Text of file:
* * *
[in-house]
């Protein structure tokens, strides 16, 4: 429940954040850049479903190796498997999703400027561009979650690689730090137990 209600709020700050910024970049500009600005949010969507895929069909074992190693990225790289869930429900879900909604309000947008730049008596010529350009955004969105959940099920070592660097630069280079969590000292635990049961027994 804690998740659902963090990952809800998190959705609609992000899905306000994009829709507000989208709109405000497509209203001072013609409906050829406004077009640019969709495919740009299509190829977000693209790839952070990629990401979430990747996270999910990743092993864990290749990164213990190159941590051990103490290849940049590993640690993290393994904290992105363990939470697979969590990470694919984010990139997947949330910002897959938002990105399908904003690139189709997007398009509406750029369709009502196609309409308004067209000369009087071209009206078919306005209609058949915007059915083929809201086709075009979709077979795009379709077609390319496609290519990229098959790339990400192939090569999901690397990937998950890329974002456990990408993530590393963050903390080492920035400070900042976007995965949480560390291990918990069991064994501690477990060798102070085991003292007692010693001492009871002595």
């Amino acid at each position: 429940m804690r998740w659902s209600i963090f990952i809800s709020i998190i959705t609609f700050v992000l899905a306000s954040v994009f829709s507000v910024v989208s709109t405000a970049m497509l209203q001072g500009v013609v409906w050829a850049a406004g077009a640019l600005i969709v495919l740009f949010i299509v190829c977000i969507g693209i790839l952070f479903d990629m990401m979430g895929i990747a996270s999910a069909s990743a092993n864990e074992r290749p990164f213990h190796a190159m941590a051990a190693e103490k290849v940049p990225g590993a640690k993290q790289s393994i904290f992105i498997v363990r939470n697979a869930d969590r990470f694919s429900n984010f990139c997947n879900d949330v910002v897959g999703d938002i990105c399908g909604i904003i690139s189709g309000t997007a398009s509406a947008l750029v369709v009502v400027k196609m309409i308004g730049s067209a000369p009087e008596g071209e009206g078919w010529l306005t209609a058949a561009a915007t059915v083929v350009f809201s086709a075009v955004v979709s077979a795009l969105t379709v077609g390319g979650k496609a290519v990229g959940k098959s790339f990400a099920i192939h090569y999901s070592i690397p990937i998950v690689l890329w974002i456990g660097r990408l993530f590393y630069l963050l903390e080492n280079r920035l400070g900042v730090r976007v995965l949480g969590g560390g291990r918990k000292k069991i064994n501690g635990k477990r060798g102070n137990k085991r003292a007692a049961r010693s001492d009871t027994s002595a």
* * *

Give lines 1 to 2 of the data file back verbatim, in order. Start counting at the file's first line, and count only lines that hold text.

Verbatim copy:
[in-house]
């Protein structure tokens, strides 16, 4: 429940954040850049479903190796498997999703400027561009979650690689730090137990 209600709020700050910024970049500009600005949010969507895929069909074992190693990225790289869930429900879900909604309000947008730049008596010529350009955004969105959940099920070592660097630069280079969590000292635990049961027994 804690998740659902963090990952809800998190959705609609992000899905306000994009829709507000989208709109405000497509209203001072013609409906050829406004077009640019969709495919740009299509190829977000693209790839952070990629990401979430990747996270999910990743092993864990290749990164213990190159941590051990103490290849940049590993640690993290393994904290992105363990939470697979969590990470694919984010990139997947949330910002897959938002990105399908904003690139189709997007398009509406750029369709009502196609309409308004067209000369009087071209009206078919306005209609058949915007059915083929809201086709075009979709077979795009379709077609390319496609290519990229098959790339990400192939090569999901690397990937998950890329974002456990990408993530590393963050903390080492920035400070900042976007995965949480560390291990918990069991064994501690477990060798102070085991003292007692010693001492009871002595």